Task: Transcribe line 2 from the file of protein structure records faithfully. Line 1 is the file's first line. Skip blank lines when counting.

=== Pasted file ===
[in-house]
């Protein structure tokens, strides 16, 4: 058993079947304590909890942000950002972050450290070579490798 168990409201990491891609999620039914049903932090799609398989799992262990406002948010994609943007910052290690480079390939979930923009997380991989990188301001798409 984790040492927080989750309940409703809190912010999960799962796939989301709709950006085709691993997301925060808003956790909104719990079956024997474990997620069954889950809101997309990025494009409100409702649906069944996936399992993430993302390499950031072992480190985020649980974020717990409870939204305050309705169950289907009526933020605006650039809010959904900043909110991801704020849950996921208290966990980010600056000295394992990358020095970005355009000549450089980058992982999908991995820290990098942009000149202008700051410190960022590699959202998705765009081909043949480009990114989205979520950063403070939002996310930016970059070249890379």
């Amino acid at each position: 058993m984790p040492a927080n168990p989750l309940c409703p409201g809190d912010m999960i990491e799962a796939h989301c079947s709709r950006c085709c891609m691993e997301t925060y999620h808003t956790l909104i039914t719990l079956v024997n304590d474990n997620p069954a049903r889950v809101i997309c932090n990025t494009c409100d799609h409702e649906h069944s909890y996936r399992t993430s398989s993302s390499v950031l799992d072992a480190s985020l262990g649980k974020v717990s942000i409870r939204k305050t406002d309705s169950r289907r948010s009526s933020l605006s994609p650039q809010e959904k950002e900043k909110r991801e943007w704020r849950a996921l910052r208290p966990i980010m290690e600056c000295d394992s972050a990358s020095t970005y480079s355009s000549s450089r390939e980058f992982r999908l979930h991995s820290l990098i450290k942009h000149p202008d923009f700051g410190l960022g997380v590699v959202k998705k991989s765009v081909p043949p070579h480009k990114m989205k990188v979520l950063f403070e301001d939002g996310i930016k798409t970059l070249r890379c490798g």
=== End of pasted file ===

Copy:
């Protein structure tokens, strides 16, 4: 058993079947304590909890942000950002972050450290070579490798 168990409201990491891609999620039914049903932090799609398989799992262990406002948010994609943007910052290690480079390939979930923009997380991989990188301001798409 984790040492927080989750309940409703809190912010999960799962796939989301709709950006085709691993997301925060808003956790909104719990079956024997474990997620069954889950809101997309990025494009409100409702649906069944996936399992993430993302390499950031072992480190985020649980974020717990409870939204305050309705169950289907009526933020605006650039809010959904900043909110991801704020849950996921208290966990980010600056000295394992990358020095970005355009000549450089980058992982999908991995820290990098942009000149202008700051410190960022590699959202998705765009081909043949480009990114989205979520950063403070939002996310930016970059070249890379």